Science Caturday: Water on Mars Confirmed


Scientists this week announced the strongest evidence yet that there may be liquid water on Mars. A paper published in Nature Geoscience described observations made by researchers over the past three years that indicate that water – most likely in the form of a salty brine –  appears seasonally on Mars, forming dark lines as it trickles down steep slopes. Although scientists have known for years that Mars once had water, the new evidence provides hope that one day humans may discover life on the red planet. The latest announcement was based on the study of photographs of the surface of Mars. However, we can reveal here exclusively that a super-sekrit kitteh mission led by Commander Kibbles flew up to have a look and can confirm the findings. Yes, there is water, and yes, it is yucky.

The Perimeter of Wisdom

by Bill Watterson

by Bill Watterson

When this happens in graduate school, they give you your degree and kick you out.

Science Caturday: Cetacean Needed


Several whales have been spotted in the western part of Long Island Sound in recent months, the first such sightings since 1993. Boaters have been startled by minke, humpback and beluga whales in the waters off Connecticut and New York State.

According to this article, experts believe the whales were attracted by a big increase in bait fish in the Sound, including menhaden, which are rich in omega-3 oils and calories. We figure that the whales decided to come to the East Coast to see Pope Francis. Whatever the reason, the whales have served as role models for some other hefty mammals.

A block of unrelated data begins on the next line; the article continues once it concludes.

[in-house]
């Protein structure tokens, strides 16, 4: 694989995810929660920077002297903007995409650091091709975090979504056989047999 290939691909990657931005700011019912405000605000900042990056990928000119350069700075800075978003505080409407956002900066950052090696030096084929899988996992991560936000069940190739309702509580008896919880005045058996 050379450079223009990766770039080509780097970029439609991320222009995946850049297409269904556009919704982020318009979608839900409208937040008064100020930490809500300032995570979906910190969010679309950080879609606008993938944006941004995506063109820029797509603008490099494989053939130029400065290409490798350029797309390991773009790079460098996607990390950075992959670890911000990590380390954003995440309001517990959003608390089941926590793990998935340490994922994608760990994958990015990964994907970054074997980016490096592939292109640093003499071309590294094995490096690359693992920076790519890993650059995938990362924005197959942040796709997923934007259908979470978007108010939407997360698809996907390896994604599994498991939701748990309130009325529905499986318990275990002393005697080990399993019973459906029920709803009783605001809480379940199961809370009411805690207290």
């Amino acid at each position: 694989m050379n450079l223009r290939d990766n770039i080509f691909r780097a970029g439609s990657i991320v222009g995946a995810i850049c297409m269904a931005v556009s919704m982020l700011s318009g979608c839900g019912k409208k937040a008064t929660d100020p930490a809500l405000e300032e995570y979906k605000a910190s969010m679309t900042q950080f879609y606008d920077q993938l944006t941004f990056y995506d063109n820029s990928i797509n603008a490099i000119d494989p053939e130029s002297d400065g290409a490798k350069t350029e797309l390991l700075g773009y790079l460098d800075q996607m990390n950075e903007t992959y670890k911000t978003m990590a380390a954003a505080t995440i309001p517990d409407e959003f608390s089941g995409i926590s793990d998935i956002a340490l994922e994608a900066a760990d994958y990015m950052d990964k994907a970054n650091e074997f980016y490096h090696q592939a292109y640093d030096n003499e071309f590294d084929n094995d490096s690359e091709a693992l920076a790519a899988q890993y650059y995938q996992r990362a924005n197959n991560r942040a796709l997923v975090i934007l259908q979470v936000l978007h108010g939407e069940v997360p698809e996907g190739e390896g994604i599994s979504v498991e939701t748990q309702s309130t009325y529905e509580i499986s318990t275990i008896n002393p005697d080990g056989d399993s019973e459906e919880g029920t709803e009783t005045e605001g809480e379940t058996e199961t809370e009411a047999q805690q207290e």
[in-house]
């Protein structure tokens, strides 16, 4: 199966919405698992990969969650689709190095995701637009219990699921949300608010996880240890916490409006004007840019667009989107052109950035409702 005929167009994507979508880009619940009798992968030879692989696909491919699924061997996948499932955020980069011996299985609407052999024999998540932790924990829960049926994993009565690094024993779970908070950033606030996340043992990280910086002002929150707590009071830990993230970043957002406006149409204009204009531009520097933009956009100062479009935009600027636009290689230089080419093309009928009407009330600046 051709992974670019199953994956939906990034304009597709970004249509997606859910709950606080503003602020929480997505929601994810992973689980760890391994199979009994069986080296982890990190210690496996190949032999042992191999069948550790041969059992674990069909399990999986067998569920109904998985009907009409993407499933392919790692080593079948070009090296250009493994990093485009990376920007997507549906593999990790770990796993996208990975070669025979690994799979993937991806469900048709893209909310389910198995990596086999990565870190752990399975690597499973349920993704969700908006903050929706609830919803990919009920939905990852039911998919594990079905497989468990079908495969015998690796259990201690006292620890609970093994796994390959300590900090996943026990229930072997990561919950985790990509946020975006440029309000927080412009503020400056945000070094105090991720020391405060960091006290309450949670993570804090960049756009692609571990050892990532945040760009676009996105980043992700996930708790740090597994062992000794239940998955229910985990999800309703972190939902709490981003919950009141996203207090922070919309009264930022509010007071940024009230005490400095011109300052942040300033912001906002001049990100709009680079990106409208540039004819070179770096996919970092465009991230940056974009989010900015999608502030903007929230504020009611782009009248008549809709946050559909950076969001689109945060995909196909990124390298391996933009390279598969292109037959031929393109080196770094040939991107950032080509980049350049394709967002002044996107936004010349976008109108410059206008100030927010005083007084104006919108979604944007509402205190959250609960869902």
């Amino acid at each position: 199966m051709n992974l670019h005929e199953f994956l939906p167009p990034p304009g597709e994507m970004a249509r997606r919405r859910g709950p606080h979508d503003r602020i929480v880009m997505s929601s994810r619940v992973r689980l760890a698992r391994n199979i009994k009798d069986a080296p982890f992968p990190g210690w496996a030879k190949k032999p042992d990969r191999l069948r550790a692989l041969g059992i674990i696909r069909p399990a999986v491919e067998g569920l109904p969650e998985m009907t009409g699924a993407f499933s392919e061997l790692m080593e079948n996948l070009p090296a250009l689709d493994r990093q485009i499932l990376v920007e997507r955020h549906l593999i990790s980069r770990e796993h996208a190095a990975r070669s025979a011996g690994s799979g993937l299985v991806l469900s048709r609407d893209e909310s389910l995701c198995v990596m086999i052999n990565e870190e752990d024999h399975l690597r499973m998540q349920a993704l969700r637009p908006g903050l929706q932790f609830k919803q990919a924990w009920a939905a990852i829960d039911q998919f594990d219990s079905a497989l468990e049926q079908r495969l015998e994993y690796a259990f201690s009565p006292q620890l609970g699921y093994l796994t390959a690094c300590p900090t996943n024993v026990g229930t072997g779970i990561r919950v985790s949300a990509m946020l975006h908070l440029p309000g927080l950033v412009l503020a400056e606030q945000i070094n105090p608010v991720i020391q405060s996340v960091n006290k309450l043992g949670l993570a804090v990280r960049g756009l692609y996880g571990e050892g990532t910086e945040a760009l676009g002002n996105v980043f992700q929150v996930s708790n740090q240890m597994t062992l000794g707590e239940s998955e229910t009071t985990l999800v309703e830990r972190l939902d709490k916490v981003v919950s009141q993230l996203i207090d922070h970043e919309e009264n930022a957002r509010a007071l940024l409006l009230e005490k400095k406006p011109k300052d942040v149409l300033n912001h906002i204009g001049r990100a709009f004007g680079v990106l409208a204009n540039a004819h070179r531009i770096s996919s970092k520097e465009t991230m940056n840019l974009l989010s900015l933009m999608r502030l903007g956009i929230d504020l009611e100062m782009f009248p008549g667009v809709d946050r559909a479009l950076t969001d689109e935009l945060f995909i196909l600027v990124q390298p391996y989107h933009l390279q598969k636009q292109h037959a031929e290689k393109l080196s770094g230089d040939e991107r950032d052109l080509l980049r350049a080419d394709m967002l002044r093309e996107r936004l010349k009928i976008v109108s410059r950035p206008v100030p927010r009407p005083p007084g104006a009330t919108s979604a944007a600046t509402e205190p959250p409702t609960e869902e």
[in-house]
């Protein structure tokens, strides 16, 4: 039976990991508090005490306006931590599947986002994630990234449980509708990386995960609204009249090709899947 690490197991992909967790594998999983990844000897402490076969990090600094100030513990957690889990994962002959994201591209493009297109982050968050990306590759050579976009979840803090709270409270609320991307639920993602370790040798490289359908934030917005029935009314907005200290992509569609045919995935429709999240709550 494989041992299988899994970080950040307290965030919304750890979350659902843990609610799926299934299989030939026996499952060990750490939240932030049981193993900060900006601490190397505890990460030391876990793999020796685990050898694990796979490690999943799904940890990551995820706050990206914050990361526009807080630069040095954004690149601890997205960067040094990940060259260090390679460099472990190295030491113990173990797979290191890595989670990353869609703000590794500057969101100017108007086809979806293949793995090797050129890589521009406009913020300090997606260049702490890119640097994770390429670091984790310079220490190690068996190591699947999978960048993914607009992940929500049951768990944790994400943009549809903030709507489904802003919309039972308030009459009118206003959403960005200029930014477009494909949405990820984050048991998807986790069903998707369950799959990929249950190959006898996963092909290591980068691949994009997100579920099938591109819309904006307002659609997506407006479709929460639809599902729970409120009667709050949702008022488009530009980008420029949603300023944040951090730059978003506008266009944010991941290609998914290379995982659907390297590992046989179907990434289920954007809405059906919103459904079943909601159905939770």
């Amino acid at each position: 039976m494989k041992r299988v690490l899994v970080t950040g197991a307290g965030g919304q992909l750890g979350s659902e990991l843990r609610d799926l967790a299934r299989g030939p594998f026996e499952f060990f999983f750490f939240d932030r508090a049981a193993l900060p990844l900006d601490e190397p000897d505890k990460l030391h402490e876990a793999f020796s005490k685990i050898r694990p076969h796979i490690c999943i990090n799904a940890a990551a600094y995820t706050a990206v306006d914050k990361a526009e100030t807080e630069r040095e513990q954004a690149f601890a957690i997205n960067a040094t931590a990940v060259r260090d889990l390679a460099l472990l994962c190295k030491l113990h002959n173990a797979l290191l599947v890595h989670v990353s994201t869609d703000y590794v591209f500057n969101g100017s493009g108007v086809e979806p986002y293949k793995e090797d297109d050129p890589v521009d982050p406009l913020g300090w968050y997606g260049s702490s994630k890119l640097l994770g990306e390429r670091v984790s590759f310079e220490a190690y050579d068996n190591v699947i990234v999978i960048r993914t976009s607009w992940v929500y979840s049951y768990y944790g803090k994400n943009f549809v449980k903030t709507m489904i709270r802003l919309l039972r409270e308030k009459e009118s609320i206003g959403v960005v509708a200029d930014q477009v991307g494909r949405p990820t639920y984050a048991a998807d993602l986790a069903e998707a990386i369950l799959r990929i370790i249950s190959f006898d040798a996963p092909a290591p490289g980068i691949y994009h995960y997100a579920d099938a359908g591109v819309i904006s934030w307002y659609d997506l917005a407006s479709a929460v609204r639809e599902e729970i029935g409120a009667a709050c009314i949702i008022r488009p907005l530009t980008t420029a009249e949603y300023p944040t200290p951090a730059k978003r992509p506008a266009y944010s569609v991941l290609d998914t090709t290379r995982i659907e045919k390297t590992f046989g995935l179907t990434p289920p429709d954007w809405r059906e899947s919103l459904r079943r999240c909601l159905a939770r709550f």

Science for the People: Lovelace & Babbage

sftpThis week we’re learning about a pair of 19th-century geniuses, and the friendship that gave rise to the era of modern computers. We’ll speak to artist and animator Sydney Padua about her graphic novel The Thrilling Adventures of Lovelace & Babbage: The (Mostly) True Story of the First Computer. We’ll also talk to Suw Charman-Anderson, founder of Ada Lovelace Day, an international celebration of the achievements of women in science, technology, engineering, and math.

Don’t forget to support the Science for the People Patreon Campaign to keep the sciencey goodness flowing toward your ear holes.

*Josh provides research help to Science for the People and is, therefore, completely biased.


This pretty much sums up my world view.

"Our World Needs You" from Indexed by Jessica Hagy (All Rights Reserved; Used with Permission)

“Our World Needs You” from Indexed by Jessica Hagy (All Rights Reserved; Used with Permission)

Like STEM and STEAM, SHTEAM is a lousy acronym; but it is infinitely preferable to the SHAT ME option.